Monday, 4 September 2006
|2057 - Being an atheist in America isn't easy|
I just got through reading a Newsweek article about three modern scholars who argue that the recurring religious warfare we've had for ages is rooted in religion itself.
I find it hard to argue with one contention that comparing the current wave of Islamist terrorism with the sectarian violence in northern Ireland over the past century or so merely shows that the problem may well be with religion itself.
OTOH, I cannot agree with the idea that we should do away with religion. I don't get mad when someone wishes me a merry Christmas; I take it in the spirit in which it was offered. The same goes for Christians telling me that they're praying for my soul. I appreciate the concern, even if I do not share it. A copy of The Book of Mormon occupies an honored place on my bookshelf, because it was a gift offered in friendship and good faith. If I demand the right to believe, or not, as I choose, then I must grant others that same right.
In the end, I'm not going to try to convert others, just as I believe they should not try to convert me. (There's a difference between that and simply offering information and answering questions, the difference between "I believe" and "You should believe".)
current mood: thoughtful
I once saw someone say that it wasn't religion in general that was the problem, it is religions that say they are the only valid one.
I have also seen it argued that it isn't religion, but genetic hardwiring in humans in general that are the underlying problem. The religions are just a symptom of the problem. This makes sense to me, because in the absence of traditional religions and with people who claim to be atheists, frequently a sort of pseudo-religion with all the same earmarks of end-of-world prophecies and fighting against people who disagree with your viewpoint manifest themselves just as virulently as they do in religions.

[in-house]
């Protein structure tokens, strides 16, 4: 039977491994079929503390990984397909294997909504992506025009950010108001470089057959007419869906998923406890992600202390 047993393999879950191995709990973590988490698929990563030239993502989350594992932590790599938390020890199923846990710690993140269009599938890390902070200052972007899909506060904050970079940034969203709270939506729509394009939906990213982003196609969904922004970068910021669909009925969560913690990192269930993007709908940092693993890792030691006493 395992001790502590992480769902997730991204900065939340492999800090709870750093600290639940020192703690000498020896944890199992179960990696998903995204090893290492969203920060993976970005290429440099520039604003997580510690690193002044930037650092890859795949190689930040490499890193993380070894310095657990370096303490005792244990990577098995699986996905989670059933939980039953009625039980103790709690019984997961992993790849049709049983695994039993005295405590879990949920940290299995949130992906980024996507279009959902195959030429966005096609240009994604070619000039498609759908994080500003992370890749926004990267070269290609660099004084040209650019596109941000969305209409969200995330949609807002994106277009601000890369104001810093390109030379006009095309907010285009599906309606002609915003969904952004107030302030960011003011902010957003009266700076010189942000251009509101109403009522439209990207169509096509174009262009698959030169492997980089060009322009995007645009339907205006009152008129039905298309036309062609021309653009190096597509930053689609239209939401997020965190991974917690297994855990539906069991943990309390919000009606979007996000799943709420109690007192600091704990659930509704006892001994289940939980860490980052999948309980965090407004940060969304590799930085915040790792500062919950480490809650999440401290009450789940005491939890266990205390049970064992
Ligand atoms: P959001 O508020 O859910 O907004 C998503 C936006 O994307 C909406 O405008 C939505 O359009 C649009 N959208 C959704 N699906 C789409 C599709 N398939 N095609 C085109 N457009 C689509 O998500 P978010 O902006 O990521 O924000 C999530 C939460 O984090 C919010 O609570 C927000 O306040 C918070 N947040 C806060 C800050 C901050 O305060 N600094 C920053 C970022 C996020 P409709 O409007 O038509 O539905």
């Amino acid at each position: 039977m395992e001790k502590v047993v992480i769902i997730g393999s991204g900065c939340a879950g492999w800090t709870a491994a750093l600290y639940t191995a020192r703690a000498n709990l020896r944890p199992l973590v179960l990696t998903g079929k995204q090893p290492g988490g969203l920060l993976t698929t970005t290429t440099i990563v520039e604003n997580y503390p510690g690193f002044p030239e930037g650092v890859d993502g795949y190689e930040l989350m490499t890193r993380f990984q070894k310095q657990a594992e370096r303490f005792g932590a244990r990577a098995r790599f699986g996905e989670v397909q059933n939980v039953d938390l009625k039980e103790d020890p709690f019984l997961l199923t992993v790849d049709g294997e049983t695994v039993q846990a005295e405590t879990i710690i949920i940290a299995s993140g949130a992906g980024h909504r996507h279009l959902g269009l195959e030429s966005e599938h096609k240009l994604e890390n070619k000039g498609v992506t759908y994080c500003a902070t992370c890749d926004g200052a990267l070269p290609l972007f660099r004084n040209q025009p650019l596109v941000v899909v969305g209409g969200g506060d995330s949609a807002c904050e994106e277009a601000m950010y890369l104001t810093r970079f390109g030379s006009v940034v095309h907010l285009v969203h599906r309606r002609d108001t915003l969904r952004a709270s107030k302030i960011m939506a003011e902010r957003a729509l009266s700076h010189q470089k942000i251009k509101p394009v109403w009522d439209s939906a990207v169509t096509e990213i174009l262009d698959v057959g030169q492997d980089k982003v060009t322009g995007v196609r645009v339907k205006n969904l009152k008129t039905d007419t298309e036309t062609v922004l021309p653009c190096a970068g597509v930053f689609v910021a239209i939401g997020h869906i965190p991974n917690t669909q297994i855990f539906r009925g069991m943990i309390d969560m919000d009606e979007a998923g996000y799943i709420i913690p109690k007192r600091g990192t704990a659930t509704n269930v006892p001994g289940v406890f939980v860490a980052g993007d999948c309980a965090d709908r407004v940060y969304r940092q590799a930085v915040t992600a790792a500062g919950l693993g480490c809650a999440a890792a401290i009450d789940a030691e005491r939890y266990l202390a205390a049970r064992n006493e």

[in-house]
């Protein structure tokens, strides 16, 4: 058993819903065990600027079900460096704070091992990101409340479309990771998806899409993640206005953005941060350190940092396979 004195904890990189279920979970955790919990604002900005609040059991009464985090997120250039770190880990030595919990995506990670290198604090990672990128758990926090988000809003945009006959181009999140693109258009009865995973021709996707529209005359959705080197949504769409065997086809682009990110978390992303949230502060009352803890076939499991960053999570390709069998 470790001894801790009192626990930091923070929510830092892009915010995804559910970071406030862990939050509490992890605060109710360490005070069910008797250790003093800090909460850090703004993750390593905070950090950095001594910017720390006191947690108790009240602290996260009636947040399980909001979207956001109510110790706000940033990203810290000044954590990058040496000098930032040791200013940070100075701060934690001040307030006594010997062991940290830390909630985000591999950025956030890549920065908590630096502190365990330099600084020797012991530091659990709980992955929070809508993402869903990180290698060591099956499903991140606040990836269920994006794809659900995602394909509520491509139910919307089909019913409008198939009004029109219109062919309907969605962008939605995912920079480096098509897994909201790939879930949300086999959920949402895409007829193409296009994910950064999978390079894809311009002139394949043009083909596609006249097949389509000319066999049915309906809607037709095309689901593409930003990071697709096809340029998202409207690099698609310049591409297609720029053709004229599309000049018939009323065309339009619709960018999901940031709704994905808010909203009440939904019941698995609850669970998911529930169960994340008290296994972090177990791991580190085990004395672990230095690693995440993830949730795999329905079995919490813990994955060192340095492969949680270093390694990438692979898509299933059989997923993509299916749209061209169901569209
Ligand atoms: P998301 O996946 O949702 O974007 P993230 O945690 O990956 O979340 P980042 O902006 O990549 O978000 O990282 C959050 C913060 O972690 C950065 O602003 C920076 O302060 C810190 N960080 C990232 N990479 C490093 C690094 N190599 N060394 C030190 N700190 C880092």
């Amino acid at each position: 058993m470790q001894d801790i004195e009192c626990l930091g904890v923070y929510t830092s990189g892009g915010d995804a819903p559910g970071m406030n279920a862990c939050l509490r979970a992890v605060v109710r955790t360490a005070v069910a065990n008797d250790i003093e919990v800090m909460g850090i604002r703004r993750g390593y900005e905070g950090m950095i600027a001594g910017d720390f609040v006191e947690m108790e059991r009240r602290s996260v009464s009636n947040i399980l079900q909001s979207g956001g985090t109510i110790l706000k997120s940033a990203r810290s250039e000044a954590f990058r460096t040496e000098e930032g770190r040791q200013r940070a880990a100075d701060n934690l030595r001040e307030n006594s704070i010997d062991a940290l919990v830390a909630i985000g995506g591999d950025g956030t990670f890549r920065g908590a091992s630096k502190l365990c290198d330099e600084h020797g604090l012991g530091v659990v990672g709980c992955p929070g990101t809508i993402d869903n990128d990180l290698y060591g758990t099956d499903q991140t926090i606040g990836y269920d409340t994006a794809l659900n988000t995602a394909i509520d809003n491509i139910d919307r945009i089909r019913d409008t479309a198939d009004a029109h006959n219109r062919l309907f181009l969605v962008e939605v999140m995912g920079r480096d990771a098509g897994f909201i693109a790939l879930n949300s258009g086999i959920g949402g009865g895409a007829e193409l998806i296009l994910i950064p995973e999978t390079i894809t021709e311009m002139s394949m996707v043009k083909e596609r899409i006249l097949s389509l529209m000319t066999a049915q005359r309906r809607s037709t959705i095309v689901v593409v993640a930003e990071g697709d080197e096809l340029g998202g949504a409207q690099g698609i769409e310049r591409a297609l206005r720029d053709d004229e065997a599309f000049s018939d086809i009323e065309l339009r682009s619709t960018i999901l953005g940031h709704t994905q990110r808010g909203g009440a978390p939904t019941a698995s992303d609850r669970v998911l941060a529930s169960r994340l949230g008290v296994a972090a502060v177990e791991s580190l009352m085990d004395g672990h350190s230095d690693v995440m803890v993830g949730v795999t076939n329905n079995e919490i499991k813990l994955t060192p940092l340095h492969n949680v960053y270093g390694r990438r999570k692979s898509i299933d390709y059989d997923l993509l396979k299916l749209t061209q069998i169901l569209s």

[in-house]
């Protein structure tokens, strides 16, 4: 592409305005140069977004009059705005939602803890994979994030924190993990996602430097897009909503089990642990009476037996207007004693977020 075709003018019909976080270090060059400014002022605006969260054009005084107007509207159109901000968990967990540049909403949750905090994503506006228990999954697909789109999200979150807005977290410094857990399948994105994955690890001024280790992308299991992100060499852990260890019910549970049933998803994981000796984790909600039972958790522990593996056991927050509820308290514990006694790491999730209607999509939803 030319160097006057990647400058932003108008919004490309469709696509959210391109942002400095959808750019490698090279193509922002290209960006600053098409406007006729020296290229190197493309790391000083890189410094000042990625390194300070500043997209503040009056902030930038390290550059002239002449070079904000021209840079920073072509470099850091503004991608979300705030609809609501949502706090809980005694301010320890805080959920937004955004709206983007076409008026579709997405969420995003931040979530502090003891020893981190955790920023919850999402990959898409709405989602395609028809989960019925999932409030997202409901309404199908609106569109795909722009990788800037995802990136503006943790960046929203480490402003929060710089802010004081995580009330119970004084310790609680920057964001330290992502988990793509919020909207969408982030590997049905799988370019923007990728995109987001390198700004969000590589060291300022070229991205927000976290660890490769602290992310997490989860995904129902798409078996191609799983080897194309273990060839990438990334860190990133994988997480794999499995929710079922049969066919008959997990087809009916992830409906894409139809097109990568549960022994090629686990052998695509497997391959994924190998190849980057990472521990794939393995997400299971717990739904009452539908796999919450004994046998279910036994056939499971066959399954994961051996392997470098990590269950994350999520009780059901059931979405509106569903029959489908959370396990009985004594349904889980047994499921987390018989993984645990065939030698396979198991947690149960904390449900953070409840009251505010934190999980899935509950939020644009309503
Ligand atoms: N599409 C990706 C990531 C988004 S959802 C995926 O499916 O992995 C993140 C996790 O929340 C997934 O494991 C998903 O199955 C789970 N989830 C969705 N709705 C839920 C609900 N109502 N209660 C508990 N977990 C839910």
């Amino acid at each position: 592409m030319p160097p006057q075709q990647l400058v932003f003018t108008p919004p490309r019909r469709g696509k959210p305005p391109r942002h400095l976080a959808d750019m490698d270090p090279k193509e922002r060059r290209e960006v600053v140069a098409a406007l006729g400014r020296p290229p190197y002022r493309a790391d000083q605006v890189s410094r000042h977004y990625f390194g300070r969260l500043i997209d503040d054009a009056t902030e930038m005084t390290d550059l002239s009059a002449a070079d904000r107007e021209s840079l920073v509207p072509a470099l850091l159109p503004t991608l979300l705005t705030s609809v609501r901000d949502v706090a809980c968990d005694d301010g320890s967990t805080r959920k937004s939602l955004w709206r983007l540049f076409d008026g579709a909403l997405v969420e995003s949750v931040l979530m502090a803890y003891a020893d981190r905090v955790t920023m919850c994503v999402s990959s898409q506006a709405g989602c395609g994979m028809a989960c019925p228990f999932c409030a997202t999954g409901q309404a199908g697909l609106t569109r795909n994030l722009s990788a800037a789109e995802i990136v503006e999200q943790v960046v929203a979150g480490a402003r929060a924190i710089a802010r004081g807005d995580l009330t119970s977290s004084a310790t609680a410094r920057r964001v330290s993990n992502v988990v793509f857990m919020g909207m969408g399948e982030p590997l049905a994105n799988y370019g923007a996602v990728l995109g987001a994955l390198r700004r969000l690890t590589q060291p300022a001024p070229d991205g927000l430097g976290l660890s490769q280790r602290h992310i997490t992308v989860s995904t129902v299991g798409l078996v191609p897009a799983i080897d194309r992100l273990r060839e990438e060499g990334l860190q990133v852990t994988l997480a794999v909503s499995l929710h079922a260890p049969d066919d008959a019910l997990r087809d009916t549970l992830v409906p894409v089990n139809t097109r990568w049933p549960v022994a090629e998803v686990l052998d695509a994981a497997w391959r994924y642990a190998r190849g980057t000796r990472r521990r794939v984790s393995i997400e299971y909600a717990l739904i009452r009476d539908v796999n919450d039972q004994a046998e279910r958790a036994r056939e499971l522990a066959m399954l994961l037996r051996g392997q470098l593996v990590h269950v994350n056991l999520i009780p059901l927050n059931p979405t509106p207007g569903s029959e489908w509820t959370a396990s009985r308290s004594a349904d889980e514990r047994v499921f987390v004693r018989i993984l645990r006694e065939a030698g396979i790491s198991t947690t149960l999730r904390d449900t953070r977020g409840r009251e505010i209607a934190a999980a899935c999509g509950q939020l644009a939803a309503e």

Sectarian conflict of other sorts is rather inherent in humanity too. Just look at gang wars or any other similar spontaneously arising conflicts. People like to be a part of something and want to prove their choice to be better than the others. Smart societies redirect these energies into either things that benefit the society (capitalist competition) or into harmless passtimes that burn this energy and also provide entertainment (sports.)
That's an interesting article, and appears to be a lot more even-handed than the works it reviews (which makes sense --it's a review. The works in question are attacks on religion, and admit that.)
This reminds me of a panel at WorldCon which I missed -- I got the report from a friend who was on it. The panel was entitled "Is The Scientific Method the Death of God?" and the majority of the other panelists adopted the "if you believe in God you are stupid because there's no proof" stance. I've spoken with people like this before, who call my own faith unreasonable when they themselves will not listen to the reasons I offer.
The Newsweek article pointed out that sentiment when the author said that "for all his erudition, [Dawkins] seems not to have spent much time among ordinary Christians, who could have told him what God has meant to them."
I believe that science and the scientific method exist to allow us to prove things to each other. God, however, requires that we prove his existence for ourselves. Those who have such proof may encourage others to undertake the experiment themselves, but ultimately they can never prove God's existence for anyone else -- not like science can prove things.
There are those who will not accept this dichotomy, who cannot bring themselves to believe that the scientific method could be anything less than the perfect path to all knowledge. I'm saddened, but no amount of preaching on my part will change them. I would like for others to enjoy the deep and abiding peace I feel. And if they won't, or can't, then I would prefer that they accept that I feel a deep and abiding peace, rather than calling me stupid.
I certainly understand that you get a lot out of being a Mormon, and anyone who tries to take that away from you will have to answer to me, too. That goes for any other believer.
The End of Faith is a fantastic book. I recommend it highly whenever the topic comes up. Ready to jump on the new one day of release...